Source: The Imperial Gazetteer of England & Wales [Wilson, John M]. A. Fullarton & Co. N. d. c. [1870-72].

Abbey Demenses

IMPERIAL GAZETTEER OF ENGLAND AND WALES CIRCA 1870

Abbey-Demenses, a hamlet in the parish of Winchcombe, Gloucester. See Winchcombe.

Source: The Imperial Gazetteer of England & Wales [Wilson, John M]. A. Fullarton & Co. N. d. c. [1870-72].

THE NATIONAL GAZETTEER 1868

Abbey Demenses, a hmlt. in the par. of Winchcomb, in the hund. of Lower Kiftsgate, in the co. of Gloucester, not far from Winchcomb. An abbey of the Benedictine order was founded here by Cenwulf, King of Mercia, in the year 798.

Source: The National Gazetteer: a Topographical Dictionary of the British Islands compiled from the latest and best sources and illustrated with a complete county atlas and numerous maps. Vol. 1. Virtue & Co. London. 1868.

Corndean

IMPERIAL GAZETTEER OF ENGLAND AND WALES CIRCA 1870

Corndean, a hamlet in Winchcomb parish, Gloucester; 1 mile SSW of Winchcomb.

Source: The Imperial Gazetteer of England & Wales [Wilson, John M]. A. Fullarton & Co. N. d. c. [1870-72].

Frampton and Naunton

IMPERIAL GAZETTEER OF ENGLAND AND WALES CIRCA 1870

Frampton and Naunton, a hamlet in Winchcomb parish, Gloucester; near Winchcomb. Source: The Imperial Gazetteer of England & Wales [Wilson, John M]. A. Fullarton & Co. N. d. c. [1870-72].

Gretton

THE PARLIAMENTARY GAZETTEER OF ENGLAND AND WALES 1851

Gretton, a chapelry in the parish of Winchcombe, county of Gloucester; 1¾ mile north-west of Winchcombe. Living, a curacy annexed to the vicarage of Winchcombe. Tithes commuted in 1814. Source: The Parliamentary Gazetteer of England and Wales; A Fullarton & Co. Glasgow; 1851.

Naunton

IMPERIAL GAZETTEER OF ENGLAND AND WALES CIRCA 1870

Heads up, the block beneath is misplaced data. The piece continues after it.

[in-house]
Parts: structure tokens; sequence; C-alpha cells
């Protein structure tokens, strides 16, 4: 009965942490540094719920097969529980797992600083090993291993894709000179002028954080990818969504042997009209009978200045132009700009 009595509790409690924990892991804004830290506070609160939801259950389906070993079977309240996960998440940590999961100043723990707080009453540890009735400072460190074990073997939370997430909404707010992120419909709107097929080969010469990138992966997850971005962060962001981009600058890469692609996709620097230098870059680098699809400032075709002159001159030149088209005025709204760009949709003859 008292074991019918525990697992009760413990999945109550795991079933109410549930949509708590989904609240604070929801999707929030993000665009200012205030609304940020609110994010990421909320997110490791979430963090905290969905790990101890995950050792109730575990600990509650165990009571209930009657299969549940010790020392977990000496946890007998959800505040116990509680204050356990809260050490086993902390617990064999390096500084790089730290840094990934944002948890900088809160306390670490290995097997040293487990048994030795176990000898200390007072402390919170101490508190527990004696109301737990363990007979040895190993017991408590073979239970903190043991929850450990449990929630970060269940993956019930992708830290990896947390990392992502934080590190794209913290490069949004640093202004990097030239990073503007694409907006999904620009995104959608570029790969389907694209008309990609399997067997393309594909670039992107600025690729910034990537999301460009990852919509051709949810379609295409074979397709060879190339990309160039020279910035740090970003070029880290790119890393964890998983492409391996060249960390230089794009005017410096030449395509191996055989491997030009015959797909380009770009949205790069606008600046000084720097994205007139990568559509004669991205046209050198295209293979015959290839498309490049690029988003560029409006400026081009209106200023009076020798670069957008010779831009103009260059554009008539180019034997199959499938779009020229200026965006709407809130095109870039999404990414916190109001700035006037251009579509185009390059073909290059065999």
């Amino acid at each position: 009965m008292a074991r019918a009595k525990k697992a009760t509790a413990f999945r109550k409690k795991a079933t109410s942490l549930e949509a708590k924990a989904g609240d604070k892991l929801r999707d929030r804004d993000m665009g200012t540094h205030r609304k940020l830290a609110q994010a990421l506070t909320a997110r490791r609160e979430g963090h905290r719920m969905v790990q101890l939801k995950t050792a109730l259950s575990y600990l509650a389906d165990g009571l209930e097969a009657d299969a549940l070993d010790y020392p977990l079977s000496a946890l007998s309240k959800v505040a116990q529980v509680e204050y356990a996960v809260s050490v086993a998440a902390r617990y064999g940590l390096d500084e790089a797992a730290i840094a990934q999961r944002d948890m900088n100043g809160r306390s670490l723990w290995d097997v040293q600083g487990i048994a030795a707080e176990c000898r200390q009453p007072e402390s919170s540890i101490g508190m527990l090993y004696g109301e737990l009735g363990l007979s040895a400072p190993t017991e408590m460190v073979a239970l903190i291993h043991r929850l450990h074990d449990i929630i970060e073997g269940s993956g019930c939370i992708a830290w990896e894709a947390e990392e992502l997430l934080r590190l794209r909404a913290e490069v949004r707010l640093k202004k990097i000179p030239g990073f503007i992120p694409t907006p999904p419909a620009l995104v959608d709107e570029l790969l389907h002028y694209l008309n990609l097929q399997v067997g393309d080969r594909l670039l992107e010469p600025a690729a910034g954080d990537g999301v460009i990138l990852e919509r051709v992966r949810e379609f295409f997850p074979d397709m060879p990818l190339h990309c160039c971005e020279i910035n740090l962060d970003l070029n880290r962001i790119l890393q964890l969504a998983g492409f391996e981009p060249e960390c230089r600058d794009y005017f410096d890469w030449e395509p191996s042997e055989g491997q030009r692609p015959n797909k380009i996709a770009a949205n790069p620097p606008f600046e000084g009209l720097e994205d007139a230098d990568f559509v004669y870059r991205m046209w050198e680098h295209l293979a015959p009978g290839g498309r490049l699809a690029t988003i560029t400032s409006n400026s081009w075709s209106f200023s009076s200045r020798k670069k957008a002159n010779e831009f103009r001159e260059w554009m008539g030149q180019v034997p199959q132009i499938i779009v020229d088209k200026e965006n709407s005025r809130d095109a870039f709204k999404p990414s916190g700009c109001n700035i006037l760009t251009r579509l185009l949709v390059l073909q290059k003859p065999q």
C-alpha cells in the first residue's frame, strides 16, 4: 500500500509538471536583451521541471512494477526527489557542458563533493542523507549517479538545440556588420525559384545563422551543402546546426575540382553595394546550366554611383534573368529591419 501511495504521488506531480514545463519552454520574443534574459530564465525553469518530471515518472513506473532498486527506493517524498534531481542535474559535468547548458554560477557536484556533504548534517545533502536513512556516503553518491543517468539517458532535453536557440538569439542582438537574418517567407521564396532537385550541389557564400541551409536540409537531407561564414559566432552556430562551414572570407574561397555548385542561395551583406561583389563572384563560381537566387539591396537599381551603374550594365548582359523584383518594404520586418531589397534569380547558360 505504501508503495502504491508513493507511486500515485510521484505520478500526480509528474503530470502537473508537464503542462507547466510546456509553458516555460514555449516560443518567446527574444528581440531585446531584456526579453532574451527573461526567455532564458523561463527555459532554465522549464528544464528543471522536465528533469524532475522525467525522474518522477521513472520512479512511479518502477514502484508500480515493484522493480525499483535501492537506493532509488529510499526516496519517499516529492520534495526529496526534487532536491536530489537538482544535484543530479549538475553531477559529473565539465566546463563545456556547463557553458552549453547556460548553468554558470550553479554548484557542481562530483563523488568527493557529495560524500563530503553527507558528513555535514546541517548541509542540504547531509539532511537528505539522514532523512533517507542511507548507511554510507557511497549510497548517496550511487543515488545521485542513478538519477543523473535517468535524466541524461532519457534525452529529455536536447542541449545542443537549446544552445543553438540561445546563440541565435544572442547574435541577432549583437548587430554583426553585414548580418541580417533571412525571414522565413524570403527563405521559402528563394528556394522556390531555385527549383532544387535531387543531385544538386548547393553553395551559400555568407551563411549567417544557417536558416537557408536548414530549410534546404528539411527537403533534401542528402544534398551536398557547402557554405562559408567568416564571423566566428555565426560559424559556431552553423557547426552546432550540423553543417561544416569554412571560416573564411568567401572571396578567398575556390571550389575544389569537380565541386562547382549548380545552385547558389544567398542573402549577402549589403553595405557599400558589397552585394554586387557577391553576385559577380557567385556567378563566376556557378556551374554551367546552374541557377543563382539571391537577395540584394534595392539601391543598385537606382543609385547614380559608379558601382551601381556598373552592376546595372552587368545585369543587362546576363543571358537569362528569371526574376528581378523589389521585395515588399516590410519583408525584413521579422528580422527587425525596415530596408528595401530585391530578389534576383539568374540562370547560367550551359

Naunton, a hamlet in Winchcomb parish, Gloucester; 3 ½ miles NNW of Winchcomb. Source: The Imperial Gazetteer of England & Wales [Wilson, John M]. A. Fullarton & Co. N. d. c. [1870-72].

Sudeley Tenements

A TOPOGRAPHICAL DICTIONARY OF GREAT BRITAIN AND IRELAND 1833

Sudeley Tenements, co. Gloucester. P.T. Gloucester (104) 14½ m. NE b E. Pop. with Pa. A hamlet in the parish of Winchcombe and lower division of the hundred of Kiftsgate

Source: A Topographical Dictionary of Great Britain and Ireland by John Gorton. The Irish and Welsh articles by G. N. Wright; Vol. III; London; Chapman and Hall, 186, Strand; 1833.

Marriages

Marriages at Winchcombe 1539-1812

Marriages at Winchcombe 1539-1812 - UK Genealogy Archives

Transcriptions

Winchcombe Marriages 1810 to 1812
Winchcombe Marriages 1805 to 1809
Winchcombe Marriages 1800 to 1804
Winchcombe Marriages 1795 to 1799
Winchcombe Marriages 1790 to 1794
Winchcombe Marriages 1785 to 1789
Winchcombe Marriages 1780 to 1784
Winchcombe Marriages 1775 to 1779
Winchcombe Marriages 1770 to 1774

Directories

Winchcombe Bennetts Business Directory 1899
Winchcomb Universal British Directory 1791

Administration

  • County: Gloucestershire
  • Civil Registration District: Winchcombe
  • Probate Court: Court of the Bishop of Gloucester (Episcopal Consistory)
  • Diocese: Pre 1836 - Gloucester, Post 1835 - Gloucester and Bristol
  • Rural Deanery: Winchcombe
  • Poor Law Union: Winchcombe
  • Hundred: Kiftsgate
  • Province: Canterbury